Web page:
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Thumbnail image for The Story of How Community Planning Came to O.B.

The Story of How Community Planning Came to O.B.

by Frank Gormlie 07.18.2014 Activism

Staff: This is the second part of a 2-part series published this week. The series is loosely based on a talk by Frank Gormlie at the February 21, 2013 OB Historical Society monthly meeting. Here is Part 1


The Twists and Turns of the Community Plan for OB

By Frank Gormlie

Last we left off was the Spring of 1972, when the City Planning Department canceled or postponed all its meetings or workshops on the Pen. Inc sponsored Precise Plan. This was due to the establishment of a substantial opposition to the plan, which was in the form of a damning survey of resident attitudes toward development, high-rise and density increases, and a petition calling for a building moratorium signed by thousands.

So, in the spring and summer months of 1972, the crisis was over – at least temporarily as Ocean Beach had awoken, and its residents had successfully halted the threatened onslaught of massive development.

There appeared to be a lull … for about 6 or 7 months.

City Steps Up Drive to Have Planning Commission Approve Precise Plan

The lull didn’t last. In early 1973, the city began making noises about getting the same old Precise Plan before the San Diego Planning Commission for its approval.

This once again caused activists to mobilize, and about 20 people – from OB Ecology Action, the OB Rag and Save OB Committee – met in mid February to plan an organizing meeting. Its goal: to once and for all put together a planning committee for Ocean Beach.

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Thumbnail image for The Orphan of Zhao: “Who wants to be another man’s equal? … To be powerful, one must be feared”

The Orphan of Zhao: “Who wants to be another man’s equal? … To be powerful, one must be feared”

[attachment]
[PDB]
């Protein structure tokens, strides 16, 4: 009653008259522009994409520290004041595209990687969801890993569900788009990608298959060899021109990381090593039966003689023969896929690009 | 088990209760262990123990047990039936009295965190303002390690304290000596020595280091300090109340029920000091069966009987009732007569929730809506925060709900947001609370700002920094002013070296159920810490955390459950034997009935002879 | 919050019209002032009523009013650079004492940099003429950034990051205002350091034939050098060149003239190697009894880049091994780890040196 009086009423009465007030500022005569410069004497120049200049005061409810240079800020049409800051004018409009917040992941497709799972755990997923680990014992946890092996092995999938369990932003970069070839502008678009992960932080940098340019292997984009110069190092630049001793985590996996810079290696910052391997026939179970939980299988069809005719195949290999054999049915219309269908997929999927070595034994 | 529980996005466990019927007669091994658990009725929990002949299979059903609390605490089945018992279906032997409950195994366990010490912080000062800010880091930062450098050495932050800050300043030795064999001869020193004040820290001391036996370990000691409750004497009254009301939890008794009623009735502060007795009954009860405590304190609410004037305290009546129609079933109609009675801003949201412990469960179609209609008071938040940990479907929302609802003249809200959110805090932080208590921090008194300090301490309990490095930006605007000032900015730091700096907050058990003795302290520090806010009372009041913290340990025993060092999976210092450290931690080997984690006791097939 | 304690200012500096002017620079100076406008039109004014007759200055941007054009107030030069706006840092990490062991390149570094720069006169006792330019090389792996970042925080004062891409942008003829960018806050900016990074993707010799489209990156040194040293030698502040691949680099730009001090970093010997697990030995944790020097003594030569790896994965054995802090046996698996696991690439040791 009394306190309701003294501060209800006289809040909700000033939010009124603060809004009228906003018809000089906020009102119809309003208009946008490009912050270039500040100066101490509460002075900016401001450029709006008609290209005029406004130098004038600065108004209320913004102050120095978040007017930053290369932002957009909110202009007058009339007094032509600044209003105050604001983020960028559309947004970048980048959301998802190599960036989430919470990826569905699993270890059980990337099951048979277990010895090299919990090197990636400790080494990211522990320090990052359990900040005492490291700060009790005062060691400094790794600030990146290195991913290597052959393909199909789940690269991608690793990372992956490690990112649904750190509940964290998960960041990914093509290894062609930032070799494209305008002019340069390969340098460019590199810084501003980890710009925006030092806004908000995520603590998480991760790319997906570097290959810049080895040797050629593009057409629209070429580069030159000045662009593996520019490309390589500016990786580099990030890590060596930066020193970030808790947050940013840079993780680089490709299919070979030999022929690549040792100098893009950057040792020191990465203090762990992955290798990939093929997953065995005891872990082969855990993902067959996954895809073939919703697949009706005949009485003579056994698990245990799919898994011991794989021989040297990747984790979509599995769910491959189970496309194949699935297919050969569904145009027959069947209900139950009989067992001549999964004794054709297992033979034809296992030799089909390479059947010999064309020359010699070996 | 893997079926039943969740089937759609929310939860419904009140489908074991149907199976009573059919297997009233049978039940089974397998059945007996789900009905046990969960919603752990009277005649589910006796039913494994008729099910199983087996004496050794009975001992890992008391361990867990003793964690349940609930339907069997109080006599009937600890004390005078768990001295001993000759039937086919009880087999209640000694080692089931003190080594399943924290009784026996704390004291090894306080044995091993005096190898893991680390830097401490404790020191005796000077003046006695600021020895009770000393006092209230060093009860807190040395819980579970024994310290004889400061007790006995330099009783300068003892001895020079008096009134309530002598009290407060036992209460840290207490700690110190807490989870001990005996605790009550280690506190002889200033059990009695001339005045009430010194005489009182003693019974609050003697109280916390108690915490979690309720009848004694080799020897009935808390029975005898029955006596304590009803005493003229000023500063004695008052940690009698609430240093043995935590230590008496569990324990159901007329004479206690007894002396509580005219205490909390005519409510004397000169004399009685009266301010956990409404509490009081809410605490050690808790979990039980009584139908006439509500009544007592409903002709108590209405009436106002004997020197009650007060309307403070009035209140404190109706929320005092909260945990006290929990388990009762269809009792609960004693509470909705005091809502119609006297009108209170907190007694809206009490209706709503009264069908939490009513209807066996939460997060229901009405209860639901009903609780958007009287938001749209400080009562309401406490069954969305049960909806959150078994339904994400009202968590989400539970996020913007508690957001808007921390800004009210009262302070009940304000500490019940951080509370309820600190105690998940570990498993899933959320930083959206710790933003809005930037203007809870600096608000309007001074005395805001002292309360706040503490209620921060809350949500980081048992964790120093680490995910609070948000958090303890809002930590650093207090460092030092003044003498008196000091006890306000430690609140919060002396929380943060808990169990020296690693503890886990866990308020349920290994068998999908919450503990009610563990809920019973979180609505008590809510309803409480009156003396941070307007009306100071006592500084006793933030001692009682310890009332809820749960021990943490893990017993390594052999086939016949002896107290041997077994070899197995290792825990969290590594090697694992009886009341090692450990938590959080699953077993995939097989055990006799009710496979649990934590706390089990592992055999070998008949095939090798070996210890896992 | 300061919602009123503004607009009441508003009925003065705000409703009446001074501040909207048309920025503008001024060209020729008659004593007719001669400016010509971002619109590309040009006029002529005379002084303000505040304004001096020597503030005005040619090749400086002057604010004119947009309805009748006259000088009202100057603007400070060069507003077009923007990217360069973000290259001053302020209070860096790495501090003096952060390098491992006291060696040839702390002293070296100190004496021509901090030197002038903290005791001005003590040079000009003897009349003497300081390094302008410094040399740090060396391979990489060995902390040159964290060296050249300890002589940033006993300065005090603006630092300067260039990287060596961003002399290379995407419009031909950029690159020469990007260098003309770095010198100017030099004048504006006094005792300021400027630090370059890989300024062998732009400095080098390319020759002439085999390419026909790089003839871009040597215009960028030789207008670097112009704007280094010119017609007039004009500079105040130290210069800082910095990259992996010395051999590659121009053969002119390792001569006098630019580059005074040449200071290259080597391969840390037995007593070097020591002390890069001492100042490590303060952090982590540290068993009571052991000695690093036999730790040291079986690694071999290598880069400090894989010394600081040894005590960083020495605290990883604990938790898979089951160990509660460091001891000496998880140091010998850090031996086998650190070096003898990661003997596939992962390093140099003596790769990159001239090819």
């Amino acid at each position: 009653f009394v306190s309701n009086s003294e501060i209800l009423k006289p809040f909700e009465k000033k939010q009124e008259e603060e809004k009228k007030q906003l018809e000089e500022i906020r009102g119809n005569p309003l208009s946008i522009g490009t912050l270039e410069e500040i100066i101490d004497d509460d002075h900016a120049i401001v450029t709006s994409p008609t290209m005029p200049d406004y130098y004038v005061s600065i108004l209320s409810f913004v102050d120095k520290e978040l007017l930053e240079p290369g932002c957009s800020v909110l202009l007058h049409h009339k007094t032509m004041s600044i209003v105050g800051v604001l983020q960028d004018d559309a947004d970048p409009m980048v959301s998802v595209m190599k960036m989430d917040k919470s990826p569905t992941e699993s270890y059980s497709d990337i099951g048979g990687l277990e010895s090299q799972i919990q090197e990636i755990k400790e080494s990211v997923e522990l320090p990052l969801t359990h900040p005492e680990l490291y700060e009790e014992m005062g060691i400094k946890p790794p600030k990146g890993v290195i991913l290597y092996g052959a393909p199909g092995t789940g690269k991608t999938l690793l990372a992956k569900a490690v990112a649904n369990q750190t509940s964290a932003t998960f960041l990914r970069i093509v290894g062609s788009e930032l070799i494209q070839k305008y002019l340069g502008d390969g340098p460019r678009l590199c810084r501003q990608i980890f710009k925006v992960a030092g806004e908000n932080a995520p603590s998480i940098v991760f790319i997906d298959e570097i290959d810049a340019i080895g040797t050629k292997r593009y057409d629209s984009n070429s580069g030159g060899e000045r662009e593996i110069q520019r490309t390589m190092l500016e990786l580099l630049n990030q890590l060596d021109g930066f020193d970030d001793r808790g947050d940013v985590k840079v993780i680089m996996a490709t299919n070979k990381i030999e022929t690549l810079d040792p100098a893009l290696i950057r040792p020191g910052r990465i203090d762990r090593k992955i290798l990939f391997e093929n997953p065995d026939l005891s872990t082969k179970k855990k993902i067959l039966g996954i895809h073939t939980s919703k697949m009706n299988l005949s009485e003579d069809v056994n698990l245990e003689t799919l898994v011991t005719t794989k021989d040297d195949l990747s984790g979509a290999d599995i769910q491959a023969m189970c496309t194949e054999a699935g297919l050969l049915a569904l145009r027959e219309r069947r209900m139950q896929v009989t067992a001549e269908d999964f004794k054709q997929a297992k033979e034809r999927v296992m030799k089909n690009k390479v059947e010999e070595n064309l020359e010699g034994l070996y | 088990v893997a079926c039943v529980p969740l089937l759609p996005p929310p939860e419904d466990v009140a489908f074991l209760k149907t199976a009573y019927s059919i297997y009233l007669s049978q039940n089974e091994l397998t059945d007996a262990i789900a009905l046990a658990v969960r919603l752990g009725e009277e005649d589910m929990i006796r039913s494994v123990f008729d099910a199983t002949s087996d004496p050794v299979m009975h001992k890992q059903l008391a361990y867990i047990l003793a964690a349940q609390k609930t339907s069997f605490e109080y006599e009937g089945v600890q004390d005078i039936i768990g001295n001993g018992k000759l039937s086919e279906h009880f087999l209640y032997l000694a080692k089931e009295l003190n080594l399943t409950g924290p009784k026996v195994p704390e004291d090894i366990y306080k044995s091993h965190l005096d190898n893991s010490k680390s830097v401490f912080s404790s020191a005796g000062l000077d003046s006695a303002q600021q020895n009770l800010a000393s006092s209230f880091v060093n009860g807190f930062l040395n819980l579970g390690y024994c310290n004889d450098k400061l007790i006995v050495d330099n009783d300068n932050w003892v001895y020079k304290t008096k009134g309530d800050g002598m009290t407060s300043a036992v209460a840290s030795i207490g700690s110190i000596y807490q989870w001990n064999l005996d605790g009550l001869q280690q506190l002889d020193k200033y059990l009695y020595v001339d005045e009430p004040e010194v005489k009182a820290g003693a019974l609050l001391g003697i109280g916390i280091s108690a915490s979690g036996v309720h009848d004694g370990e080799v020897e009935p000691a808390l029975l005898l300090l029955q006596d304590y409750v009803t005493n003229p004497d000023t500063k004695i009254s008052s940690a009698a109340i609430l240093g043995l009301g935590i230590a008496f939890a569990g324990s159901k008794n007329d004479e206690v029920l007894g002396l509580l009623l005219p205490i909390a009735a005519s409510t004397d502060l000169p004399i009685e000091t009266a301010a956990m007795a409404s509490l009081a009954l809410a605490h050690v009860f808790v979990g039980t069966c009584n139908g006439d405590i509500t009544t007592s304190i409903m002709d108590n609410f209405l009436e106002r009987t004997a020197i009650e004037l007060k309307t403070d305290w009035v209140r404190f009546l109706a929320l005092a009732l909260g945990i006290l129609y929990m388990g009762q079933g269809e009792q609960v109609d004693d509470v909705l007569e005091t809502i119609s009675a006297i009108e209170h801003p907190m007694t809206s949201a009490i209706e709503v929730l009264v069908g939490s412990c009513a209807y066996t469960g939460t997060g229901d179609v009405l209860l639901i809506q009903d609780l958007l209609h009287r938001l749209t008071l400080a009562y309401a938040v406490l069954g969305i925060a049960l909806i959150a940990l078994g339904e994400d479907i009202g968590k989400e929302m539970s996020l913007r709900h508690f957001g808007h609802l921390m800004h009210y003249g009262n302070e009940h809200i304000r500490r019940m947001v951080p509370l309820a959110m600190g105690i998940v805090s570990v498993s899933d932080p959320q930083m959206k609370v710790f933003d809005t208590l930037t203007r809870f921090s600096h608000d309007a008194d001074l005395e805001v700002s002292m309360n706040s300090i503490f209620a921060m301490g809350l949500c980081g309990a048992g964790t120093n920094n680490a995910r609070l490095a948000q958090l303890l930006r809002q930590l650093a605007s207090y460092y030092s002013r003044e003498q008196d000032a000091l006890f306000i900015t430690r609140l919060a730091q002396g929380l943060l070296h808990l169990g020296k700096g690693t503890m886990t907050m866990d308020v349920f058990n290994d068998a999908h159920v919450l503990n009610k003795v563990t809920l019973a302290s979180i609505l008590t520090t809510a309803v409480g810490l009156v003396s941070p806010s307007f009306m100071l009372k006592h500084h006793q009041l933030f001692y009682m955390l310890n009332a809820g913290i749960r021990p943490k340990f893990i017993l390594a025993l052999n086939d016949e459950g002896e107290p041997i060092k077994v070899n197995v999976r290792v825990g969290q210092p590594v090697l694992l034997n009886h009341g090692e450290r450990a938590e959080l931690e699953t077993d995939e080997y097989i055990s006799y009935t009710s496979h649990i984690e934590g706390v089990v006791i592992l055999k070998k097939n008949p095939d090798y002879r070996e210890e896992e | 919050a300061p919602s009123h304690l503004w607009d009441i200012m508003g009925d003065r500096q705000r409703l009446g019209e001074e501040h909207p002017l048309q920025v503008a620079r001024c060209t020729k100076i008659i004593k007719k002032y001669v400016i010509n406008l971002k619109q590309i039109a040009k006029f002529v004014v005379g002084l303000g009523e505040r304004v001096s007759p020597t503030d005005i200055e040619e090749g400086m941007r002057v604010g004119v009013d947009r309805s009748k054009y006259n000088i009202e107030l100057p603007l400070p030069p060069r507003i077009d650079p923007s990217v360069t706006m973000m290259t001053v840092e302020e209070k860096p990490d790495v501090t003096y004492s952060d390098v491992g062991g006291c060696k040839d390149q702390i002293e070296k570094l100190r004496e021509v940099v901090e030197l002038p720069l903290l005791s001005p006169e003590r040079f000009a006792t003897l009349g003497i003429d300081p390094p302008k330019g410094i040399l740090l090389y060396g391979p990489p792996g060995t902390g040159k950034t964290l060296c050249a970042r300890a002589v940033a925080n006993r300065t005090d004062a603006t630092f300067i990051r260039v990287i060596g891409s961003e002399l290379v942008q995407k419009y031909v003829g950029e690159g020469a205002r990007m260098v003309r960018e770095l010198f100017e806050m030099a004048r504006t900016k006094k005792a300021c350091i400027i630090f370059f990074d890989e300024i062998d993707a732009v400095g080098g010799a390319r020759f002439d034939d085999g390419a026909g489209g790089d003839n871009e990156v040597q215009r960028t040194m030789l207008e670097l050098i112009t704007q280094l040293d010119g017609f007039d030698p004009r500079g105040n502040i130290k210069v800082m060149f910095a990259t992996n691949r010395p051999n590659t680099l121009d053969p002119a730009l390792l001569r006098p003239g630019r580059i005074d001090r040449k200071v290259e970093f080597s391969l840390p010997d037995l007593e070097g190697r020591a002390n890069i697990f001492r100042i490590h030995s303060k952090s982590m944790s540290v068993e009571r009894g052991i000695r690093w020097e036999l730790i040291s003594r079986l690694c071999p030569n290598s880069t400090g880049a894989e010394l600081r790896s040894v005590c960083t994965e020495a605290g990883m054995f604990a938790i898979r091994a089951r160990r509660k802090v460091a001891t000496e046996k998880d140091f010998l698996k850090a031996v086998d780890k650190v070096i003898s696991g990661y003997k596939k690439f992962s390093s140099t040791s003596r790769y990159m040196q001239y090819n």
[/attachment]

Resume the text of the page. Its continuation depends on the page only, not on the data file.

by Alejandra Enciso Guzmán 07.18.2014 Culture

The story of loyalty, family and revenge at the La Jolla Playhouse

By Alejandra Enciso Guzmán

The latest piece currently on stage at the La Jolla Playhouse Mandell Weiss Theatre is a co-production of The Orphan of Zhao, the first Chinese play to be translated in the West. This adaptation by James Fenton is directed by Carey Perloff in conjunction with the San Francisco based American Conservatory Theater.

I am always amazed by the La Jolla Playhouse. This effort to bring different and diverse works to the stage is something not just to admire — it is something to also be grateful for.

“Staging an ancient Chinese epic for a contemporary American audience is like building a bridge between distant but entwined cultures,” shared Carey Perloff in his Director’s note.

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Thumbnail image for Groups Sue Feds over Lack of Lawyers for Kids in Deportation Process

Groups Sue Feds over Lack of Lawyers for Kids in Deportation Process

by Source 07.18.2014 Government

ACLU and allies seek to require government to provide children with legal representation

By ACLU San Diego & Imperial Counties

SEATTLE – The American Civil Liberties Union Foundation of Southern California, American Immigration Council, Northwest Immigrant Rights Project, Public Counsel, and K&L Gates LLP today filed a nationwide class-action lawsuit on behalf of thousands of children who are challenging the federal government’s failure to provide them with legal representation as it carries out deportation hearings against them.

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Thumbnail image for Economic Lynching

Economic Lynching

by Source 07.18.2014 Culture

By Paul Buchheit / Common Dreams

On October 26, 1934 Claude Neal, a black man accused of murdering a young white woman in Jackson County, Florida, was dragged from his jail cell to be lynched. The event was rushed into the afternoon newspapers. When an unruly crowd of several thousand people gathered for the spectacle, the six men in the lynching party got nervous and decided to drive Neal to a secluded spot in the woods. There they tortured him in ways that seem impossible for a human being to imagine.

America can rightfully feel better about itself now, having gone beyond such detestable acts of savagery against fellow human beings. But the assault on people deemed inferior continues in another way. Instead of a single shocking act of physical brutality, it is a less visible means of drawn-out terror that destroys dignity and livelihood and slowly breaks down the body. So insidious is this modern form of economic subjugation that many whites barely seem to notice people of color being dragged to the bottom of one of the most unequal societies in the history of the world.